Globe-Gazette from Mason City, Iowa on December 31, 1936 · Page 130
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Globe-Gazette from Mason City, Iowa · Page 130

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Mason City, Iowa
Issue Date:
Thursday, December 31, 1936
Page:
Page 130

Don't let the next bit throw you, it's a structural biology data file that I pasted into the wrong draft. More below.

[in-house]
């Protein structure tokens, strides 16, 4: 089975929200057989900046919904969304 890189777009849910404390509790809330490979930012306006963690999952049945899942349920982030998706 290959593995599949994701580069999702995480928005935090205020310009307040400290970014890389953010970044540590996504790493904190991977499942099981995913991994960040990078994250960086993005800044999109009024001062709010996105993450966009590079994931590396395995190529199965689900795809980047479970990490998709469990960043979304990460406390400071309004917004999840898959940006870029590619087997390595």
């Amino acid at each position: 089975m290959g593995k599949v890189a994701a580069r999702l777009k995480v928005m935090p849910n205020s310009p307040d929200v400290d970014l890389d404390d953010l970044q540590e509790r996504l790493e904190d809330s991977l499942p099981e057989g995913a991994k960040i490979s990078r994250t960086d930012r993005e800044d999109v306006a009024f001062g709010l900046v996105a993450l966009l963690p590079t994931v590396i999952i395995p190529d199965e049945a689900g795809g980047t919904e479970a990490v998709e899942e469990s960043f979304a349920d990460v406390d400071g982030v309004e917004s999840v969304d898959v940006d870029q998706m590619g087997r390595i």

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10—Sec. C MASON CITY GLOBE-GAZETTE, DECEMBER 31 • 1936 Events In Mason City (Continued From C 7) nounces opening after complete remodeling program. . June 30—Production control nee- j essary, C. V. Gregory, editor of the Prairie Farmer, says at annual farm picnic. July- July 1—Industries close safety campaign without lost time accident j u lv 2—Estimated school budget for coming year $442,815. July 3_Local Legion post backs Shell Rock river area for state park. j u ]y 4—Announce 999 automobiles sold in Cerro Gordo county in 6 months. July 6—Heat reaches 108. greatest | on record since 1910. j u l y 7—sheriffs attend midsummer school at Clear Lake. July 8—Skilled labor exceeds supply, employment office announces. j u lv 9—Oats harvesting get? under way with crop fair despite drought. July 10—Angelo Petcoff. brick and tile worker, first heat victim in city. July 11—1,052 farmers in Cerro Gordo county have radios, reports show, j u ly 12—G. E. Albee elected president of Iowa finance companies. j u lv 14—Water consumption up a" million gallons a day because of drought. July 15—Maion City's 1936 school census shows 8,180. j July 16—Larger distribution need- I ed, G. R. Davies of University of ; Iowa tells Kiwanis club. \ Julv 17—J. W. Stennett. Mason ; City salesman, killed when his j auto was struck by train near I Algona. ! July 18—Announce plans for beautifying highway No. 65. I July 20-^Heat wave broken by: rains over North Iowa. July 21—Creameries warned of i butter thefts: 614 tubs stolon ; from Iowa State brand units. ; July 22—Assistance program tor i students to continue. Principal James Rr.e announces. July 93—Windstorm destroys buildings and crops in southwest part of county. j u ] v ;4—Dr. A. R. Lauer outlines plan? for drivers' clinic in Mason City. j u lv 25—Lightning kills cattle on E. F. Boomfield farm. July 26—Figures show Mason City joining in upward employment trend. July 27—First of drivers' clinics in Iowa closed in Mason City. July 28—Livestock- entries start at North Iowa fair. July 31—Beet crop still good despite bad weather. August- Aug. 1—North Iowa fair directors plan outside gate to build exposition. Aug. 2—Dorothy Pauline Hert, 6 year old girl, fatally injured when she runs into car driven by James E. Coonley, Hampton, Aug. 3—City council decides to submit matter of bus franchise to voters, Aug. 4—Increased demand shown for booths at North Iowa fair. Aug. 5—Mason City police, finishing ninth course of firing, becoming "crack shots." Aug. 6—Frank Carrington, speaking at Kiwanis club, presents French situation. Aug. 7—A. C. Peters, director of relief administration in county for two years, accepts position with internal revenue department. Aug. 10—Fifty-second regiment of Spanish war veterans holds reunion. Aug. 11—Court of honor closes Boy Scouts camping season. Aug. 12—Announce James Roosevelt will speak in Mason City on Sept. 12. Aug. 13—Mason City center ot heaviest North Iowa rain since 1934, breaking lengthy drough; period, Aug. 14—Entries pour in for North Iowa fair beauty pageant. Aug. 15 — Adj. Katherine Davis and Capt. Ella Stacy arrive in Mason City to take over Salvation Army work. Aug. 17—Dr. F. J. Colby announces plans underway, for raising level of Clear Lake, Aug. 18—Increase activities planned at Y. M. C. A. by board members. Aug. 19—A, L. Killmer, former postmaster, dies. Aug. 20—Red Cross and county public health nursing service announced. Aug. 21—Mason City awarded 1937 convention of North Central Iowa teachers. Aug. 24 — Full grandstand sees auto races at North Iowa fair. Aug. 25—A. Caswell of Hull shows best butter at North Iowa fair. Aug. 26—National Board of Fire Underwriters reports Mason City department lacks man power, Aug. 27—Ronald Greiman's Aberdeen-Angus wins grand championship at North Iowa fair. Aug. 28—Four arrested for North Iowa butter thefts. Aug. 29—Mason City streetcar service discontinued. Au;;. 31—Part-time retail selling course offered by merchants and schools. September— Sept. 1—County Agent Marion E. Olson granted 3 months leave of absence. Sept. 2—Dr. F. J, Colby announces he has procured half of rignt- of-way for Clear Lake drainage project. Sept. 3—C. P. Shipley, pjoneer resident of Mason City, dies. Committee Prepares for Another Birthday Ball ^ ABOVE—Ceiro Gordo county's permanent committee on the President Roosevelt birthday ball is shown here. Preparations for another ball Saturday, Jan. 30, from which funds are obtained to carry on the fight against Infantile paralysis, are going ahead steadily. Left to right are Clinton W. Hickox, Ubo J. Carle, Dr. C. M. Franchere, Irving.Jensen, Willis G. C. Bagley, Mrs. Curtis Amen and Mrs. C ft.. Anderson. . ,",..,. TO LEFT—First to have received benefits from local funds in previous birthday balls was Grace Larson, 417 Washington avenue northwest. j sept. 4—Mason City and Clear Lake Railroad company denied franchise to operate interurban north to Fifth.street by vote of 1,839 to 1,356. Sept. 5—Earl Dean gets democratic nomination for .state senator at district convention. Sept. 6—Terrific windstorm destroys trees; crushes fair grandstand and lowers electric light wires. Sept. 7—Further gains in postal receipts announced by Schanke. Sept. 8—City council discusses city's transportation problem. Sept 9—Iowa police chiefs open state convention in Mason City. Sept. 10—School enrollment shows gains. Sept. 11—Bob Stoyles chosen I chairman of Christmas seal sale. | sept. 12—James Roosevelt in address at East park says "economic bad spots" being removed. Sept. 14—Mayor issues "better housing" proclamation. Sept. 15—County officers at district meeting here urged to check centralization. Sept. 16—Artemas Brown, local physical director, leaves for Marshalltown. Sept. 17—Federal housing mortgage clinic opens in Mason City. Sept. 18—Fifteen churches represented in Cerro Gordo county Sunday school meeting. Sept. 19—Announce option taken by Globe-Gazette on land for erection of radio station. Sept. 20—City council gives J. E. Osborne 30 day trial period. Sept. 21—Recreational activities under WPA sponsorship gets under way in schools. Sept, 23—Standard Oil company announces plans to erect 3 story building. Sept. 24—Gov. Alf Landon speaks to large crowd in Mason City. Sept. 25—Huge shovels dig up old paving for new concrete slab. Sept. 26—George Harrer to head Decker Chicago outlet, firm announces. Sept. 28—City council selects J. t. Osborne to operate buses. S ep t. 30—With business stimulated by fall rains, drain tile factory resumes operation. October— Oct. 1—WPA recreational work starts in Mason City. Oct. 2—$35,000 payment made to local sugar beet growers, Oct. 3—C, G. Dayton, granite works operator, dies. Oct. 4—Portraits of past and present judges placed in courthouse with appropriate ceremony by bar association. Oct. 5—Mason City's list of unemployed shows decline. Oct. 7—Announce increase in city inspection of dairy plants. Oct. 8—F. J. Hanlon .retires from management of local' utility properties to be succeeded by Charles Strickland. Oct. 9—Cerro Gordo county farms schedule meetings to plan 1937 program. Oct. 10—Mason City teams win in three week-end games. Oct 12—Naming of successor to L. S. Hill, WPA chief watched as local projects are continuing. i Oct. 13— Lieut. Gov. N. G. Kras- i chel gives campaign talk at Denison club, Oct. 14— Mason City maintains rating as seventh in state in home construction. Oct. 15 — Teachers elect delegates I to state convention at Des Moines. Oct. 16 — 400 workers start on community chest drive for $51,300. Oct. 17— Senator Burton K. Wheeler urges re-election of President Roosevelt. Oct. 19 — $37,706 reported subscribed to chest at first report meeting. Oct. 20 — Chest subscriptions brought .to $42,583. Oct. 21 — C. E. Friley, new president of Iowa State college, address chest workers and service club members. Oct. 22 — Prize winners announced in photography contest. WE'LL BE ON THE JOB AGAIN IN 1937! Just Like We Were During 1936 With Pleasure We Look Back Upon the Service We Have Been Able to Render in 1936 — With Anticipation We Look Forward td)Serving You The Best Recommendation We Can Offer is For You to Talk With Any of the Following to Whom We Have Furnished Building Material For Their New Homes in 1936. OWNER CONTRACTOR LOCATION' Allan Berk M. V. Lee and Sons 17 Fifteenth St. N. E. Allan Beck M. V. Lee ami Sons . .24VA Eleventh St. N. E. Allan Beck M. V. Lee and Sons .816 Fourth St. S. W. Allan Beck M. V. Lee and Sons . .26'/i Eleventh St. N. E. Allan Beck M. V. Lee and Sons. 520 Fourteenth St. N. W. James Allen C. E. Cooper 652 Eighth St. N. E. W. J. Brown Self Fifteenth Place N. E. Charles J. Casey D. E. Randall 820 N. Jefferson Ave. H. C. Dolter Ivan Pope 511 N. Jackson Ave. Lyle Godfredson Ivan Pope Central Heights Leslie Groff C. E. Cooper N. Jackson Ave. Henry Hendrickson. .. Self 229 Twenty-sixth St. S. W. M. D. Judd R. P. Hanscn Forest Park S. L. Link Self N. Fillmore Ave. Harold Junp M's Landjrren 218 Twenty-fourth St. S. W. Mason City Dcv. Co. .M. V. Lee and Sons ..215 Twenty-fourth St. S. W. Mason City Dev. Co. M. V. Lee and Sons . .313 Twenty-fifth St. S. W. Mason City Dev. Co. .M. V. Lee and Sons. . .Midland Heights Glenn Murren Ivan Pope Central Heights William Ovcrton Ivan Pope Central Heights V. D. Nelson Dave Randall Third and Tennessee S. E. V. D. Nelson Dave Randall Third and Tennessee S. E. Huston W. Peterson.. Dave Randall Forest Park D. C. Smith Lanti Brothers 1025 N. Tyler Ave. C. J. Smith Lantz Brothers Wildwood Mr». Theo Thompson Lanti Brothers 1618 N. Delaware Phillip Thurtle M. V. Lee and Sons.. .East Park Place Jens Walker Dave Randall '.... Fourth and Tennessee S. E. Carl Walters Ivan Pope i... 718 N. Van Buren Ave. Vlrfil Wescoat Lante Brothers Fourth and Tennessee S. E. Webster Lumber, Inc. 16 Second Street N. W. Phone 808 Oct. 23 — Plans announced to convert St. Luke's hospital into an apartment building. Oct. 24 — Marcus Marsden, grocer, dies in .Rochester, Minn., hospital. Oct. 25— Julius Thiederman, 66, dies from' injuries received when hit by car. Oct. 26 — James Manufacturing company announces plans to open branch office in Mason City. Oct. 27 — Jacob E. Decker and Sons announces 7 per cent wage boost. Oct. 28— Cecil Harrison, 2605 Jefferson avenue southwest, fatally injured when he runs into clothesline. Oct. 29— Mason City butter judging team wins first place at Iowa convention at Fort Dodge. Oct. 30—Preparations get under way for Nov. 3 election. Oct 31—K. F. Nystrom, builder of Hiawatha trains, visits Mason City. November— Nov 1—E. G. Dunn and Fred Biermann speak at Labor league rally. Nov 2—City council approves lower street light rates. Nov. 3—Mason City selected for 1937 real estate meeting. Nov 4—Democrats win several county offices and almost clean courthouse of republicans. Nov. 6—New Federal avenue pavement opened for traffic. Nov. 7 Plans announced for distributing social security blanks. Nov. 8—Martha Bush Golub gets three year sentence. Nov . jo—Postoffice receipts show further gains in October report. Nov. 11—H. T. Pressly, Clarinda, gives Armistice day addresses. Hugh Davey, building contractor, dies. Nov. 12—Erail Ludwig speaks on living makers of history. Nov, 13—Six hundred fathers and sons in joint session at Y. M. C. A. Nov. 16—Armour company officials, headed by Robert H,, Cabell president, inspects Decker plant. Cabell hints at expansion plans in Chamber of Commerce meeting. Nov. 17—Former M. B. A. officials found guilty at Fort Dodge federal court trial. Nov. 18—City council to seek removal of Milwaukee pier on , South Federal avenue. i Nov. 19—Ten miles of copper wire plowed down to supply perfect ground for radio station, KGLO, Nov. 20—Regional conference of Y. M. C. A. held in Mason City. Nov. 21—Father J. M. Campbell, Ames, addresses co-op groups. Nov. 23 Globe-Gazette introduces new type face. Nov. 24—Director re-elected annual meeting of Social Welfare league. Nov. 25—Plans started for rebuilding fair at annual meeting. Nov. 26—E. G. Dunn, United States district attorney, has three year record of 169 convictions, winning all cases. Nov. 27—Police seize 32 gallons of alcohol in raid. Nov. 28—County tax list shows improved conditions. Darrell Chapman, 13, killed when his sled went under the wheels of truck on Fifteenth street northeast. Nov, 30—Placements for November totaled 224 at employment office. Dec. 4—Lehigh Portland Cement company announces $15.,000 bonus for employes. Dec. 5—Globe-Gazette Christmas cheer fund campaign opens. Dec. 7—City council considers setting up "safety lane." Dec. 8—Mason City High School Music Mothers present vocal and harp music program. Dec. 9—Roy Martin 'resigns as director of WPA transient camp division, Dec. 10—Lehigh Portland Cement company closed to start annual repair program. Dec. 11—Plans announced for 1937 season on community course. Dec. 12—Stanley McClintock appointed deputy sheriff. Mason City and Clear Lake railroad gets bus line permit. Dec. 13—Baptists review 70 years of church history in anniversary service. Dec. 14—550 attend annual Chamber of Commerce Christmas gridiron party. Dec. 15—Northwestern States Portland Cement company holds annual meeting, elects officers and directors and reports business gains. Dec. 16—Cerro Gordo County Taxpayers association organized. Dec. 17—Elks minstrel scores outstanding success in opening performance. Dec. 18—Frank Miles, Legionaire editor, speaks at Legion-Auxiliary party. Dec. 19—General recreation program for boys and girls announced by WPA, Dec. 20—Fred Biermann talks at annual Farm Bureau meeting. Dec. 21—Sam Grow. Decker purchasing agent, accepts position with Rath in Waterloo. Dec. 22—Charles A. Knouse, scout executive, resigns to go into newspaper work. Dec. 23—H. L. Campbell heads North Iowa council of Boy Scout officers. Dec. 24—Holiday shopping season, best in years, closes. Dec. 25—Accidents and deaths mar Christmas observance. Dec. 26—Christmas cheer fund reaches 81,259, more than a fourth above goal. Dec. 27—Autopsy shows Lorin T. Evans died of heart disease. Dec. 28—Newton Van Horn dies of injuries received when hit by Saskatchewan Yields Prehistoric Fossils EAST END, Sask., (UP)—Tht bones of giant animals that roamed Saskatchewan 25,000,000 yeart ago are being unearthed here by » party of American geologists. The party headed by Mr. and Mrs. Fenley Hunter of Flushing, N. Y., and Albert C. Siberlinj, Harlowtown, Mont., have found more than 600 specimens of prehistoric animals, including the jaws, limb bones, skulls and teeth of ancient hippopotami and rhinoceros. Actors' Equity Drops Quarrel With Durante NEW YORK, (UP)—The quarrel of the theater authority with Jimmy Durante has been dropped. Durante was charged with playing in an unauthorized benefit performance in Brooklyn, but the council of the Actors' Equity decided that the case against the actor was insufficient. Police Giant Retire*. NEWBURGH, N. Y., (UP)— Ellsworth Griggs, Newburgh's 297 .pound police officer, has retired. tie served on the force for 25 years. For 19 years he directed traffic at the ferry station near the Hudson, meeting presidents, governors and other distinguished I persons. ____ automobile on paving north of Mason City. Dec. 29—M. C. Coughlon appointed assistant county attorney. December— Dec. 1—Police records show $1,080 in fines assessed in November. Dec. 2—Arthur McArthur, former Mason Cityan, shows grand champion at Chicago international show. Dec. 3—County-wide immunization campaign planned. Royal Billiard and Recreational Parlor wishes you a Happy New Year and we sincerely thank you for your past business. Meet Your Friends Here Beer, Cigars, Cigarettes, Candy. ACROSS FROM PALACE THEATER t/vf\ ta rx v r\_fvyxfv^-'\^-A^ HAPPY NEW YEAR . . . and we thank you kindly for your patronage during 1936. May our friendly relations continue throughout 1937. • PHONE 216 • CADWELL TRANSFER & STORAGE CO. 303 EIGHTH STREET S. W. Time in its flight . . . days, months, years literally whirling by. But never so swiftly that we can't call a halt to wish every one of you a joyously Happy New Year. Co-operation is the road to friendship and mutual understanding; it substitutes "we" for "I" and extends family affection from private life to public life. Co-operation substitutes the service motive for the profit motive; puts human interests above property interests and holds out to every human being an equal opportunity to share in the good things of life. If you believe in these things, give the Co-operative your full support and help us to build a new social order founded on these principles of right and justice Co-operation is more than an economic reform movement; it is a philosophy of life. A real co-operator acts co-operatively toward his fellowmen. Our Profits Are Your Dividends FARMERS CO GAS AND OIL PHONE 299 MASON CITY, IOWA 426 FOURTH ST. 1. W.